Men in military fatigues stand on street corners in Ukraine’s capital Kiev with collection boxes hung round their necks. They’re raising money for equipment for the “Anti Terrorist Operation”, which the government has been waging against pro-Russian separatists in the south east since last April.
The military is in a dire state, and has just suffered a humiliating defeat in the town of Debaltseve. The war dominates politics in Ukraine, and nationalist divisions are becoming more entrenched. President and oligarch Petro Poroshenko’s government constantly pumps out nationalist propaganda. The slogan “One Country” and the colours of the national flag adorns posters on the underground metro, and stare down from painted signs on the cigarette kiosks.
Poroshenko has sought to shore up support by mythologising the “Maidan” protests that ousted corrupt oligarch president Viktor Yanukovich last year (see below). Student protesters Violeta and Kristina are both still angry at the situation for ordinary people. Violeta told Socialist Worker, “Nothing’s changed since the Maidan—the faces did, but the system didn’t.” Kristina explained, “There’s no help from the government, which is especially bad for our pensioners who are very poor.”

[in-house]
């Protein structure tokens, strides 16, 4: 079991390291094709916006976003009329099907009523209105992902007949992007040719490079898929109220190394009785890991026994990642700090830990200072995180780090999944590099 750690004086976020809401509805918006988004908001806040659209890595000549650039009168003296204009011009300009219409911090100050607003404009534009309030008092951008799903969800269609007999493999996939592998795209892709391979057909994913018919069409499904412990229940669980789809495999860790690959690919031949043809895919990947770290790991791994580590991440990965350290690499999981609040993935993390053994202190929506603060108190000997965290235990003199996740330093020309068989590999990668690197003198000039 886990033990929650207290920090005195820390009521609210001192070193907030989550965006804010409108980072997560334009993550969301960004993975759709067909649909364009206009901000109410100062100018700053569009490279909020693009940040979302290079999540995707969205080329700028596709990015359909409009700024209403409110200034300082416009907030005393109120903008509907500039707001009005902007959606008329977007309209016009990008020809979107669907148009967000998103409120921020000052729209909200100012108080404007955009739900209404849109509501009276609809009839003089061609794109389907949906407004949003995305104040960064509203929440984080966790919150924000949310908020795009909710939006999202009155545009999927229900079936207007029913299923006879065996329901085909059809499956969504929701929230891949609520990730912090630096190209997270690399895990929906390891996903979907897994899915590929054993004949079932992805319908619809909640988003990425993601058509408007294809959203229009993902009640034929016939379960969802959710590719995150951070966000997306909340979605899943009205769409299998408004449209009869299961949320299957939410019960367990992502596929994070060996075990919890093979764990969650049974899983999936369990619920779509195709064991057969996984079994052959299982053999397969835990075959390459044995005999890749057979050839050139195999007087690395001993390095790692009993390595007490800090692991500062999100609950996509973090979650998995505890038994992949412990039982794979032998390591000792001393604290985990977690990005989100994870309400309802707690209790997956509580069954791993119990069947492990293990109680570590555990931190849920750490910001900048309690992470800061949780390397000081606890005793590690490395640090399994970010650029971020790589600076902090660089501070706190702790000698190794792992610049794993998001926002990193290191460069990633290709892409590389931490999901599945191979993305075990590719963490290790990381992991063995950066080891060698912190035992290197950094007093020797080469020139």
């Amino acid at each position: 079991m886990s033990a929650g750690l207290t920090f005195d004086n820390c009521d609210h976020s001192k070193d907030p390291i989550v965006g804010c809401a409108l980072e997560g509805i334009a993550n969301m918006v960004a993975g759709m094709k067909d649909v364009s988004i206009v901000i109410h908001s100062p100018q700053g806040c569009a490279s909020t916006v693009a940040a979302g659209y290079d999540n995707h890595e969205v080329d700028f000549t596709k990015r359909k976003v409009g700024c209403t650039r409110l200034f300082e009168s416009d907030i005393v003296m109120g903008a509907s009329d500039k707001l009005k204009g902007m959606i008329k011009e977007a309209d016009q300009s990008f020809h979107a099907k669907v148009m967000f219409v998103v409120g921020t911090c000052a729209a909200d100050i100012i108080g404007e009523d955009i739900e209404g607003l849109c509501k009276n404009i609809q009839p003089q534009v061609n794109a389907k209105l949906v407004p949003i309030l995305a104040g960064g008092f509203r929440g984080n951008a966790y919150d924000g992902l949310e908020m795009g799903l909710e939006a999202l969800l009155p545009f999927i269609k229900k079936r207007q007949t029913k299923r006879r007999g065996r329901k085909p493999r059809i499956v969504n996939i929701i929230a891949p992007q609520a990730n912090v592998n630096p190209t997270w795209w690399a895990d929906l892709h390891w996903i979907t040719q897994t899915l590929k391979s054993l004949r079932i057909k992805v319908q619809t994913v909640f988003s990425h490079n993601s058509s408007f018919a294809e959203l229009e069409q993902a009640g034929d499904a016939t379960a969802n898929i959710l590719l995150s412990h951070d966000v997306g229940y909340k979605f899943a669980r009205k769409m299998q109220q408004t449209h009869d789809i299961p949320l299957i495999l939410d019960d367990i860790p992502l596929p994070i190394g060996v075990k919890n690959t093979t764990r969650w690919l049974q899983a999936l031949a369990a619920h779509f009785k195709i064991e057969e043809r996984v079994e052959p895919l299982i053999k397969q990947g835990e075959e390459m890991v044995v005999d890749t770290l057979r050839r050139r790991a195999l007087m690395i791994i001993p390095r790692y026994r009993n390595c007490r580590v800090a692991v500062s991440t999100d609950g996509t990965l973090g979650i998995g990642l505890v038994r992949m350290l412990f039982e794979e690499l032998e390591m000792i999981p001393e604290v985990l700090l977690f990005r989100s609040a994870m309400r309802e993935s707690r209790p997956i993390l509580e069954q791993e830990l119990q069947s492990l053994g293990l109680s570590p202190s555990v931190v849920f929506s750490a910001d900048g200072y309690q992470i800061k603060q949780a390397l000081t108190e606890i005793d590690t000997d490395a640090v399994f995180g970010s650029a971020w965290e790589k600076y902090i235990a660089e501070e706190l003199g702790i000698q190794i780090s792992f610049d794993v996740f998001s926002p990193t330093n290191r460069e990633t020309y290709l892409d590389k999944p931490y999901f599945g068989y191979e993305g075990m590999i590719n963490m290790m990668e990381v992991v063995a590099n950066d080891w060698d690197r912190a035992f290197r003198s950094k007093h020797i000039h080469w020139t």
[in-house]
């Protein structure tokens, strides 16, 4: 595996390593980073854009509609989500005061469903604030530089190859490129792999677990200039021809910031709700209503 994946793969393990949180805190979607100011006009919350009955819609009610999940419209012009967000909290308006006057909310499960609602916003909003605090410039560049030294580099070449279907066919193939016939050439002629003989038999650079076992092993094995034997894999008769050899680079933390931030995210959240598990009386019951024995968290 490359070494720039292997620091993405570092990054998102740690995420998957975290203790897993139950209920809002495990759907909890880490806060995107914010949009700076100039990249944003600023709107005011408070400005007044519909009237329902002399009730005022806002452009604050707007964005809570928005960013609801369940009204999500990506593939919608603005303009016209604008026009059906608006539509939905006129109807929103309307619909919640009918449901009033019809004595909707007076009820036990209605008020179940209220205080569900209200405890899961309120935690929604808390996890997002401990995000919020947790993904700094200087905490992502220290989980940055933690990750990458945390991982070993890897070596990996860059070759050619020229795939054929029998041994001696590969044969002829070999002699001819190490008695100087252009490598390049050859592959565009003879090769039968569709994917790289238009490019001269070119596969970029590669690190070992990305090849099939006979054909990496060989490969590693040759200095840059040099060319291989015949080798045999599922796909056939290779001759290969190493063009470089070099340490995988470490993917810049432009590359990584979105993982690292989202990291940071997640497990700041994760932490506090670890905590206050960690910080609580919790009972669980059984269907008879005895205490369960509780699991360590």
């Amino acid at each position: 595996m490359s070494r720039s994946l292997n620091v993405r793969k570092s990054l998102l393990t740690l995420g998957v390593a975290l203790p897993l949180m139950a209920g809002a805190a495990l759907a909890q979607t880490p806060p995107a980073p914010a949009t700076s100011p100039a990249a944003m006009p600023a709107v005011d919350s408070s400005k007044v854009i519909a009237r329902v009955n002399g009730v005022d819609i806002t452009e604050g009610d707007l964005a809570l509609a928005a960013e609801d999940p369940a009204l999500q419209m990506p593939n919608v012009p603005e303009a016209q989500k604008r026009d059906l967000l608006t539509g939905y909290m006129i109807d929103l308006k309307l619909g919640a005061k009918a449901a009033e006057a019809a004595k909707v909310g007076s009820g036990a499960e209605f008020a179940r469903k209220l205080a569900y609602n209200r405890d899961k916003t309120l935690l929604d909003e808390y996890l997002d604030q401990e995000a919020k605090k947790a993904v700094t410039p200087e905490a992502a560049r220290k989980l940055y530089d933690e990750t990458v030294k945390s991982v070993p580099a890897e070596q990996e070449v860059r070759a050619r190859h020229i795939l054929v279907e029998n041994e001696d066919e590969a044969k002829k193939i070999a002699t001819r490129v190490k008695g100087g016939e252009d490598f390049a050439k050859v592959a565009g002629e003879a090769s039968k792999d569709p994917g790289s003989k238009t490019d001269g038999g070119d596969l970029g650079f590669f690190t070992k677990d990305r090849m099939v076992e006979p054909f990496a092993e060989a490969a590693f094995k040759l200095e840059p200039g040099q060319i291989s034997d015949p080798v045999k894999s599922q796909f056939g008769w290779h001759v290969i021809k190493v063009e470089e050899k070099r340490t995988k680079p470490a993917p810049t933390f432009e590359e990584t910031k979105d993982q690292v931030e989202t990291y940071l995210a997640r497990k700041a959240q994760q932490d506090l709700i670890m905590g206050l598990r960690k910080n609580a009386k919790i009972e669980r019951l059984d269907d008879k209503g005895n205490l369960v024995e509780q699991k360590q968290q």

Walking through Kiev, it’s easy to see how ordinary Ukrainians are struggling. People sell homemade food from makeshift street stalls, and even individual fags from packets. There’s also some disquiet with the war. The government introduced military conscription last year. It is facing a real problem with the large number of people dodging the draft.
In one draft office 14,000 people of military age were supposed to present themselves for medical examination. Barely half showed up. Ukraine’s spooks arrested journalist Ruslan Kotsaba on charges of treason last month because he advocated draft dodging. It’s not hard to see why people don’t want to be sent to death and defeat. But the opposition to the war isn’t political at the moment.
“Peace” is a popular demand, and there is still anger against the oligarchs. But these in themselves don’t challenge the imperialist rivalry and nationalism that are tearing Ukraine apart. And the anger isn’t directed against the party of war.
Violeta said, “We need to break corruption”, but that was because she wants to see more funding for the army. Both students spewed chauvinist bile about people in the east. Violeta said, “If people in the east didn’t cry ‘Putin come here’ then maybe we wouldn’t have a war. “They’re not really Ukrainian, but were brought here by Joseph Stalin after the famine in 1932-33. That’s why we have such problems.”
The toxic mix of social collapse and the losing war could fuel another social explosion. And that anger could break to the left—or further to the right.
Thousands filled the Maidan Nezalezhnosti, Kiev’s Independence Square, last month to mark the first anniversary of the ousting of president Yanukovich. The square gave the protest movement against him a name Maidan. But a year later the scenes of spontaneous anger have turned into a grotesque nationalist spectacle.